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Broadband Acoustic Network

 

Scientific background

Humans rely mainly on light to detect and understand their environment. But what do animals do in environments where little light is arriving? This is the case in marine ecosystems. Through fluids like water, sound propagates much more efficiently than light. Consequently, most of the species living underwater presumably do not rely on their vision to interact with their environment but on sound. At relatively low cost, marine soundscapes can be recorded over long periods of time in order to observe long term trends. They provide information on geophysical events and weather, on human activities and on the animals living in the environment—entirely non-invasively by passively listening at a distance. Soundscapes are often compared to identify good versus bad habitats, or changes of an environment over time. The broadband acoustic network will be recording continuously from 10 Hz to 50 kHz, covering most of geophonic sounds, anthropogenic noise (except sonar and technologies used to map the sea floor such as multibeam) and biophonic events. Higher frequency sound such as harbor porpoises clicks (120 - 145 kHz, mode 132 kHz) will be monitored by the Cetacean Passive Acoustic Network.

Infrastructure

The broadband acoustic network will be functional from summer 2020. Four long-term acoustic recorders will be deployed on tripod frames on the sea bottom. These tripods are attached to a buoy with an acoustic release (Vemco VR2AR), allowing the recovery of the equipment. In some cases, C-PODs (see Cetacean Passive Acoustic Network) will also be attached to the same tripod. Two of the recorders will be deployed in fixed locations and the data is going to be downloaded every 5 months. The other two will be changed of location every 2 or 3 months. This strategy allows to compare spatial and temporal patterns.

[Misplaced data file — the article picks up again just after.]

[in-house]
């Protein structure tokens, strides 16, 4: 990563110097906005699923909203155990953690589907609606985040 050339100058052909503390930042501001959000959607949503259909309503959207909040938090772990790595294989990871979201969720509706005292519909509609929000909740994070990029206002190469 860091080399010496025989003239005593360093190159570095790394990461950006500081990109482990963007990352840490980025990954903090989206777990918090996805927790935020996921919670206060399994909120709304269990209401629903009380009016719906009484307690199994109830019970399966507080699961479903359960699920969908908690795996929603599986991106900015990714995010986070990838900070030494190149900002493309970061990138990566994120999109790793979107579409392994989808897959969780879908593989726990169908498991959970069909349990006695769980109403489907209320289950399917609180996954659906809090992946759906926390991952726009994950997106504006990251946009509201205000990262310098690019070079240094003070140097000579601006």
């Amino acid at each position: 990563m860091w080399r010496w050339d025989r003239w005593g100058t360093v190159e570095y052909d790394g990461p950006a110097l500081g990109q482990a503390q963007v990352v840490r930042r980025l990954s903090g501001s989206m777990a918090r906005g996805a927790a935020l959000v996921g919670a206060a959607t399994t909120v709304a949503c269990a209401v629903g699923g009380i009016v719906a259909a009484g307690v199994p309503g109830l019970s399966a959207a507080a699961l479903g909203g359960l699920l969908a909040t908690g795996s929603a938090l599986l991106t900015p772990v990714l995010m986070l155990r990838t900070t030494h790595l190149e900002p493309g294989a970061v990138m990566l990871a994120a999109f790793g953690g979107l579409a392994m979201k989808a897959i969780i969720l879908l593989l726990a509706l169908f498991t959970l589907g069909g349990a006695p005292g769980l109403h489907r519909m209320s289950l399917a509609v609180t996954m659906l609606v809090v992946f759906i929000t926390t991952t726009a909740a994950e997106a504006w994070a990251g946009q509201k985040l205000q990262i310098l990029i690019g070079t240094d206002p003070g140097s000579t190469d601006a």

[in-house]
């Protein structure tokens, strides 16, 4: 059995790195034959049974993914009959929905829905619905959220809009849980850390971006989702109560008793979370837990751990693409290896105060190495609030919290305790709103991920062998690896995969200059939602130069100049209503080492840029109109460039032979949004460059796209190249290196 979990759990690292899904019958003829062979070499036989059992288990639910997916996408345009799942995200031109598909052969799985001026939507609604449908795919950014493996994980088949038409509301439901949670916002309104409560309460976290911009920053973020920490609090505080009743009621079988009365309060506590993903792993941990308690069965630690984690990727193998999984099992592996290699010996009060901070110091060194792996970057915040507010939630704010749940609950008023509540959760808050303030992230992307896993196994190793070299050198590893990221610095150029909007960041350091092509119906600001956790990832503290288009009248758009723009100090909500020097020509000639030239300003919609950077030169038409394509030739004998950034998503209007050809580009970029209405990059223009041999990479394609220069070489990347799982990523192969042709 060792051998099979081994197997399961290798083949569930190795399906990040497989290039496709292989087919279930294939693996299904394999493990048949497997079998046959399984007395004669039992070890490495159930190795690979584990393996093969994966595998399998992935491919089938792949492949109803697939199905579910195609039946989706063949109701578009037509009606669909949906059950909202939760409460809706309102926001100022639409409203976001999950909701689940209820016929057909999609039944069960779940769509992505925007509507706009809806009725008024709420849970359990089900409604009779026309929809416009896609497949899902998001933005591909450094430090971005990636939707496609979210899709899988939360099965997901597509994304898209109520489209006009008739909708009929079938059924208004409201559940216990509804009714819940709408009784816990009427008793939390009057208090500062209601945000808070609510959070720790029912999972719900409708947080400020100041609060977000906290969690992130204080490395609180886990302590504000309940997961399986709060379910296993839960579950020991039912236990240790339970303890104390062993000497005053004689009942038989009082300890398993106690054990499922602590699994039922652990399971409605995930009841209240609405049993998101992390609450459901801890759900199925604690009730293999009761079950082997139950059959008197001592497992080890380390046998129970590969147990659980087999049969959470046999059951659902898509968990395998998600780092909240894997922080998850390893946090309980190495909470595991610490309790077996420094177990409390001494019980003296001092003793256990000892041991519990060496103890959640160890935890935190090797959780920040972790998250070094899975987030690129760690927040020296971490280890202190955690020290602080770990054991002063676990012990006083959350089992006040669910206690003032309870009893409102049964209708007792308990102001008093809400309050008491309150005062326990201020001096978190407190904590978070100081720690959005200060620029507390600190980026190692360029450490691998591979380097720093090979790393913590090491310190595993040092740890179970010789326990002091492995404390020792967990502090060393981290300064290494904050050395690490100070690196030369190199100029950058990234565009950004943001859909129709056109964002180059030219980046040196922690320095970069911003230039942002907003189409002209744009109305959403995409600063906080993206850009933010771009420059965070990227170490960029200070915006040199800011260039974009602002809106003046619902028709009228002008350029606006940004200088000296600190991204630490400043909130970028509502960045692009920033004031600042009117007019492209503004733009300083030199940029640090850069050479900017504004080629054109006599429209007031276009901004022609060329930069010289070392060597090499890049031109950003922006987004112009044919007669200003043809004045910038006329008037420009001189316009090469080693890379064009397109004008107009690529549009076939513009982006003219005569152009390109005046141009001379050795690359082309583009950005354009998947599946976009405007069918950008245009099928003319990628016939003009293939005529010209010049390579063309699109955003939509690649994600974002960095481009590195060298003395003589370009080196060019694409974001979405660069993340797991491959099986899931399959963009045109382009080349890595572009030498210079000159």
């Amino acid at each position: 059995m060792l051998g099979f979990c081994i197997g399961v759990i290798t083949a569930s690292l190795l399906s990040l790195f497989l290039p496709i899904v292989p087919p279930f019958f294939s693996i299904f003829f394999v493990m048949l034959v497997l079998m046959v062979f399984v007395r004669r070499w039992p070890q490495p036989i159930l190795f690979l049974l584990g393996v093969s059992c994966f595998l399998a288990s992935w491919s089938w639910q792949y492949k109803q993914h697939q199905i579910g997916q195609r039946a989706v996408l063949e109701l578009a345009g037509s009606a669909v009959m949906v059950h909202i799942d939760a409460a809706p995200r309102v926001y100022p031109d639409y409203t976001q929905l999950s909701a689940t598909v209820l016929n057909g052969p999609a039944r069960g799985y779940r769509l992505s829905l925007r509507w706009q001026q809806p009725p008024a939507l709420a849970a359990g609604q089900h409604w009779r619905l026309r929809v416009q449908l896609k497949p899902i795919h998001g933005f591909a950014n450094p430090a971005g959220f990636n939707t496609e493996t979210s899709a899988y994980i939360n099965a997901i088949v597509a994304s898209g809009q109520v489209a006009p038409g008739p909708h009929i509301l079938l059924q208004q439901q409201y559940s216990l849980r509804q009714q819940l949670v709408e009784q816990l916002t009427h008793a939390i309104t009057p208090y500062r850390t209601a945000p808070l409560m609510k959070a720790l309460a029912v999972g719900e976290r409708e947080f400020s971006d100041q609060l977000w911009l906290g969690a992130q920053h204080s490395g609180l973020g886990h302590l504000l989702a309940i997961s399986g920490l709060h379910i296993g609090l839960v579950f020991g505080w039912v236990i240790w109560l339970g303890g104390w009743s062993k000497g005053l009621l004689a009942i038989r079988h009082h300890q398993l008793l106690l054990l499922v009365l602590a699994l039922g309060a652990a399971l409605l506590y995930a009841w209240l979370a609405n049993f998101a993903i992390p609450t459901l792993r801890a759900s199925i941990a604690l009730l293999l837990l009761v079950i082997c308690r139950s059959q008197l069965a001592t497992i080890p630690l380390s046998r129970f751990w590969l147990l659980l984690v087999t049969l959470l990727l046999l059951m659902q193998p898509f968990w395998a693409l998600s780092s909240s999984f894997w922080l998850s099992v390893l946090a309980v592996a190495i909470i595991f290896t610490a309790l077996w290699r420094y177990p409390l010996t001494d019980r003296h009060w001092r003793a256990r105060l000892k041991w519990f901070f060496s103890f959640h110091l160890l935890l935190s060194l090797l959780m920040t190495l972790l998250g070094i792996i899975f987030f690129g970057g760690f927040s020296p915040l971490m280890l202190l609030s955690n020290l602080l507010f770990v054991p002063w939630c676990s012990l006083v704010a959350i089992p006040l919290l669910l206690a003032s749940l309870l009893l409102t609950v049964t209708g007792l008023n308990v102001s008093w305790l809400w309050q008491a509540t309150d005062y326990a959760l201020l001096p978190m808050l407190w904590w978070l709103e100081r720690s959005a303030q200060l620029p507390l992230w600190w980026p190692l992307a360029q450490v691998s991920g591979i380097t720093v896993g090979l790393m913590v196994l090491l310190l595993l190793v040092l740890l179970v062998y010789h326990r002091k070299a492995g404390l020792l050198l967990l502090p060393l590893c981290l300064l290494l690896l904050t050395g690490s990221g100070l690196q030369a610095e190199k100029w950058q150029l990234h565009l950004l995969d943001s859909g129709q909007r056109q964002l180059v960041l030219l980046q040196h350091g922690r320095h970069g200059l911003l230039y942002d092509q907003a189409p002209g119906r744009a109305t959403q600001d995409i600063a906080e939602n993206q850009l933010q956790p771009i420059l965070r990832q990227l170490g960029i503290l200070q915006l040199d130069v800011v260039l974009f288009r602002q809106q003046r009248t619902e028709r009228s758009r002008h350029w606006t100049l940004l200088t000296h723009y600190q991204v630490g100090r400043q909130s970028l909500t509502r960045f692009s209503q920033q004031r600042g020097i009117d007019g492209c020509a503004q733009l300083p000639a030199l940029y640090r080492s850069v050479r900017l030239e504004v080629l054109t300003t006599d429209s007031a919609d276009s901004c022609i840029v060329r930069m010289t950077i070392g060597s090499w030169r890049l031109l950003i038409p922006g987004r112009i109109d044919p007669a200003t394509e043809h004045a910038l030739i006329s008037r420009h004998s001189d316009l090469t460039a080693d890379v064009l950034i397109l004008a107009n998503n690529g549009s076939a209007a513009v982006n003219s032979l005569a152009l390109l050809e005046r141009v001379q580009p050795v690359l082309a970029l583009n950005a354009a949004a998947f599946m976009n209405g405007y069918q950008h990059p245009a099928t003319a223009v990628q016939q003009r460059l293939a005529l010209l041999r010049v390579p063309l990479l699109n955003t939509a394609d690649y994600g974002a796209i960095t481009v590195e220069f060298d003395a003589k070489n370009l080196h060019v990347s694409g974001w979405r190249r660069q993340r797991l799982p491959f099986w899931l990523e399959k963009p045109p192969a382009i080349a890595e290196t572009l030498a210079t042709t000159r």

Useful links:

  • pyhydrophone on GitHub: pyhydrophone is an open-source Python package that has been developed to ease the import of underwater sound data recorded with a hydrophone to python, so postprocessing and AI can be easily performed on the data afterwards. Different recorders can be added with their different way of reading metadata, so the scientists do not have to worry about he format but just about the outcome. It is still in constant development and improvement.
  • pyporcc on GitHub: pyporcc is an open-source Python package developed to detect and classify harbor porpoise’s clicks in audio files using the PorCC algorithm and offering the possibility to create new clicks classifiers. It provides a framework to train different models such Support Vector Machines, Linear Support Vector Machines, Random Forest and K-Nearest Neighbor that classify sound clips in Noise, and Low-Quality and High-Quality Harbor Porpoises’ clicks. The algorithm from PAMGuard to detect possible clicks clips is also implemented.